For those lawyers that work from home, and must share their home with a spouse, significant other, children, roommates, or even four-legged friends, laying down some house rules for when you're lawyering from home is advisable.
Consider rules like: Residents shall not scream during business hours. Or: All dogs must remain outside during telephonic court appearances. These just seem reasonable.
Below, you can get a few tips on how to craft your own house rules to make sure your working from home doesn't reflect poorly on you as a lawyer.
Control Your Space
If you have a home office with a door that closes and locks, you're likely not afflicted with the same problems that lawyers with limited square footage suffer from. And while you might be able to keep your focus while others are getting snacks or perhaps even quietly sitting next to you, or in the same room, when you get a phone call, it's less about you, and more about the caller.
So when that phone rings, answer and quickly tell your caller to hold on a minute while you "switch gears," which is code for putting them on mute while you walk to a room with a door that can close and tell everyone in the house to shut up.
If you have a regular habit of working from home, making some convenient signs that you can hang on doors, or in obvious places, can really help. For example, if you're on a call and don't want your doorbell rung, leave a sign on the door, or over the doorbell, that reads: "DO NOT RING DOORBELL." You can add other instructions, if you please, such as asking people to text you or other residents, or to come back between specific times. Chalkboards work great for this purpose. If you have a home office door, you can hang one of those "We will return at" clock signs, so your family or roomies know when to not even knock.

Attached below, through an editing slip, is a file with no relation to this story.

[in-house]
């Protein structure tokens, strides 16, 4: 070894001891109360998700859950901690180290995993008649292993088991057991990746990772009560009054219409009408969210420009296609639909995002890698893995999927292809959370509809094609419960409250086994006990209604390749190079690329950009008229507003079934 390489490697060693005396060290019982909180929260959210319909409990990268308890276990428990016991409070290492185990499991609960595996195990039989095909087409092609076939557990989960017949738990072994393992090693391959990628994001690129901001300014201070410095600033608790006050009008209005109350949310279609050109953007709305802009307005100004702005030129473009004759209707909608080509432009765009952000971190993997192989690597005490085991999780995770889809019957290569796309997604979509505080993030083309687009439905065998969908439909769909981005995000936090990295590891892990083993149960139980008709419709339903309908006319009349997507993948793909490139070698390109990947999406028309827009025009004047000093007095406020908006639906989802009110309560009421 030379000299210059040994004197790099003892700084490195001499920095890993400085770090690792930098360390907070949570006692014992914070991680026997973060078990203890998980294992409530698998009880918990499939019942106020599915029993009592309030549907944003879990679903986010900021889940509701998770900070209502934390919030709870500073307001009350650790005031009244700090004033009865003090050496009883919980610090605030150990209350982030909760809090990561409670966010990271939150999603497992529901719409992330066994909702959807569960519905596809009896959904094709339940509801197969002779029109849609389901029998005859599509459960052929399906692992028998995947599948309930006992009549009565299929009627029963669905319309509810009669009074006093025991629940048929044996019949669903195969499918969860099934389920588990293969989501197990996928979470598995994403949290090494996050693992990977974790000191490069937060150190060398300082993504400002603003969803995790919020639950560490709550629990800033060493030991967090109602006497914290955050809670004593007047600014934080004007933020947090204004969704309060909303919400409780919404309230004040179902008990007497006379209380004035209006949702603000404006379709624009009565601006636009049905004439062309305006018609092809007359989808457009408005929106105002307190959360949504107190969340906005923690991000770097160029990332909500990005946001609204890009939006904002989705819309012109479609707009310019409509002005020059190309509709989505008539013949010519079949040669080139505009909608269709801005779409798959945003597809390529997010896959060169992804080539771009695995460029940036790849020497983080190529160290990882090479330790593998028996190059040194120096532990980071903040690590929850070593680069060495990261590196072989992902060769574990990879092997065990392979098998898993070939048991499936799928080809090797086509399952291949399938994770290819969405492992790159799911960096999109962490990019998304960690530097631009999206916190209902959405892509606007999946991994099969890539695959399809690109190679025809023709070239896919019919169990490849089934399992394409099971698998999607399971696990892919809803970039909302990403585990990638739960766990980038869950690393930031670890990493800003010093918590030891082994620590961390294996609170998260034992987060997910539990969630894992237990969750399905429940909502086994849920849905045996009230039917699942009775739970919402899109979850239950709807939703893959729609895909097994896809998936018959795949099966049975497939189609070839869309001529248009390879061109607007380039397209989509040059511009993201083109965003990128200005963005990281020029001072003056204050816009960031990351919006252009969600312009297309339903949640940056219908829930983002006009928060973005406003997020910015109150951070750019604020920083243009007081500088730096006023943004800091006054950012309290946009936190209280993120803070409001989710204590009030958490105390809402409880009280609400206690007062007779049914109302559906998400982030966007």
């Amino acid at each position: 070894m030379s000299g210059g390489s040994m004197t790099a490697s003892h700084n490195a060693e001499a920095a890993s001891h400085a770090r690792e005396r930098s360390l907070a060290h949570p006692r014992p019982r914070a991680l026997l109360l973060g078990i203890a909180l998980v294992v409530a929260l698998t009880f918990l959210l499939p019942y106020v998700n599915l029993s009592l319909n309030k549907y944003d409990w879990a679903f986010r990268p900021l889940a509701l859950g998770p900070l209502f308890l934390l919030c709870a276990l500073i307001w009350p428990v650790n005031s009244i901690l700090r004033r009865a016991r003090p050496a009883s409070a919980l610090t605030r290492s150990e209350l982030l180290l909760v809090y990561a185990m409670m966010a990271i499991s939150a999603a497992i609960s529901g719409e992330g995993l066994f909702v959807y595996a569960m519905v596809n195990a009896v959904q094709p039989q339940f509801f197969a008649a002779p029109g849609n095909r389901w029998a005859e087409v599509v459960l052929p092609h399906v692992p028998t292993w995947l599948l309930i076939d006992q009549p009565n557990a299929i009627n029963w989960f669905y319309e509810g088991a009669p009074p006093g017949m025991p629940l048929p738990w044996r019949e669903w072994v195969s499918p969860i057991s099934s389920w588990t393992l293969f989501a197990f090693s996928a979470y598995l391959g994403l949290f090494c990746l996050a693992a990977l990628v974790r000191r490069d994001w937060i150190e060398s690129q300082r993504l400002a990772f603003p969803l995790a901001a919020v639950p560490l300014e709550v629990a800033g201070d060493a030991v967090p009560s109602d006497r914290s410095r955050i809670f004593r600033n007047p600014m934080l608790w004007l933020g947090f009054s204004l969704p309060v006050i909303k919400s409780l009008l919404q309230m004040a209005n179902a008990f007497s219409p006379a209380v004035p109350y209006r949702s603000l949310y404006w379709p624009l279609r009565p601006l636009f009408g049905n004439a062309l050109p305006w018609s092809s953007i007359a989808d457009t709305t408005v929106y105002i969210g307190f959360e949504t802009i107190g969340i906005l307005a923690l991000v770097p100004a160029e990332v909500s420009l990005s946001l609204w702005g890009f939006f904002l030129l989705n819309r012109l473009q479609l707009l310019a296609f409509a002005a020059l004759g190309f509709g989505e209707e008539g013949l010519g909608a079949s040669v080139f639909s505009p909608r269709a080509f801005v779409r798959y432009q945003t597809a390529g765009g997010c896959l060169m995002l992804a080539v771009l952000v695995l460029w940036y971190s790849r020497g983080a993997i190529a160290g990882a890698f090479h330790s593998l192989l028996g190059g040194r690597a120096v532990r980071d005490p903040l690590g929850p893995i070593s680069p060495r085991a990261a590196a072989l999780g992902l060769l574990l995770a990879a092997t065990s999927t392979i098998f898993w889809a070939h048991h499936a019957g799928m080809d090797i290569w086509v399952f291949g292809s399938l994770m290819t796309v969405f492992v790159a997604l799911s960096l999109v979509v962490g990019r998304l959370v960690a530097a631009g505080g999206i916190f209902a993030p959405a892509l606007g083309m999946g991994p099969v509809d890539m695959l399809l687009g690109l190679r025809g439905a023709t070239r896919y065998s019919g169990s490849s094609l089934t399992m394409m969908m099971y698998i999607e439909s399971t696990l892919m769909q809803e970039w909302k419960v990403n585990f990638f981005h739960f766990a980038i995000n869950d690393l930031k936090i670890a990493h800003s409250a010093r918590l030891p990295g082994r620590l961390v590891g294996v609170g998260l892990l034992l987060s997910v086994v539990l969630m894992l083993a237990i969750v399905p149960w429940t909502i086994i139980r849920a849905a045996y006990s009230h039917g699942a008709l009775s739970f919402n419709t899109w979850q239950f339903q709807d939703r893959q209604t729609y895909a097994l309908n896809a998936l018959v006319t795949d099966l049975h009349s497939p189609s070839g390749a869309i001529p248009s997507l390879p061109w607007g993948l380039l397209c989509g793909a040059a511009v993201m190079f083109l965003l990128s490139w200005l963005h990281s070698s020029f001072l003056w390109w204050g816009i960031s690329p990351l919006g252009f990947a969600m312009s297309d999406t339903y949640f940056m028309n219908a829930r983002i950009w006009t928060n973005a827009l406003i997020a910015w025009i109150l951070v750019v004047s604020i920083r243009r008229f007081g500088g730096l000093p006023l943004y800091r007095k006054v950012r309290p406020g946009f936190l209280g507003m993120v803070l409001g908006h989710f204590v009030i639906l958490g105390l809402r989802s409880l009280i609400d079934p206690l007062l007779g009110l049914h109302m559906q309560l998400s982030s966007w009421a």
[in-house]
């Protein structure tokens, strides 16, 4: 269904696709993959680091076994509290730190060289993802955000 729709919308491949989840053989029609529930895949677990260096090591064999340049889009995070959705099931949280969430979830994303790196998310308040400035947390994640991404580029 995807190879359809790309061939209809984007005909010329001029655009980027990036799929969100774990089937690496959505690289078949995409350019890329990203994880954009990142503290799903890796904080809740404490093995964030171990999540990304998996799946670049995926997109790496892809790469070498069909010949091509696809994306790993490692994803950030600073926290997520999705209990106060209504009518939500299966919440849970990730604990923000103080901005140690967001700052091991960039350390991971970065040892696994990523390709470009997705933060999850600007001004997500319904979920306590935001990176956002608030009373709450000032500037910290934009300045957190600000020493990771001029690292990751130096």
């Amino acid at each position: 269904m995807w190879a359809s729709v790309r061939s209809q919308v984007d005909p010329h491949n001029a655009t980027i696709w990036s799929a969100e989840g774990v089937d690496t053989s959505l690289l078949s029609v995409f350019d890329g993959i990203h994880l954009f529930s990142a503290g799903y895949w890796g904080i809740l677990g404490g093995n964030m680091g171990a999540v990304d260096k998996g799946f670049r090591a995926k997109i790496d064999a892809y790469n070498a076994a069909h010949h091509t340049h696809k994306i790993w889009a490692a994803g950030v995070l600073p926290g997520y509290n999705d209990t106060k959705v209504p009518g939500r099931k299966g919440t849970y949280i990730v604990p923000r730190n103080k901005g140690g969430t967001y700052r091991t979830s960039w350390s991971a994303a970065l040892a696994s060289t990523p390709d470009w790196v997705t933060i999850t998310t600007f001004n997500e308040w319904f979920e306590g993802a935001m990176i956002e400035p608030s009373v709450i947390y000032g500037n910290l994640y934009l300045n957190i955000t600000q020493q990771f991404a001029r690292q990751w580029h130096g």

Laying Down the Law
Don't shy away from having stone tablets made up that you can hang in your home to proclaim what the house rules are. This will help if you have roommates, or children, who seem to consistently forget that you are actually working.
But, lastly, before you do make house rules for working from home, try to seek out the input of those you live with to make sure that the rules will be followed.
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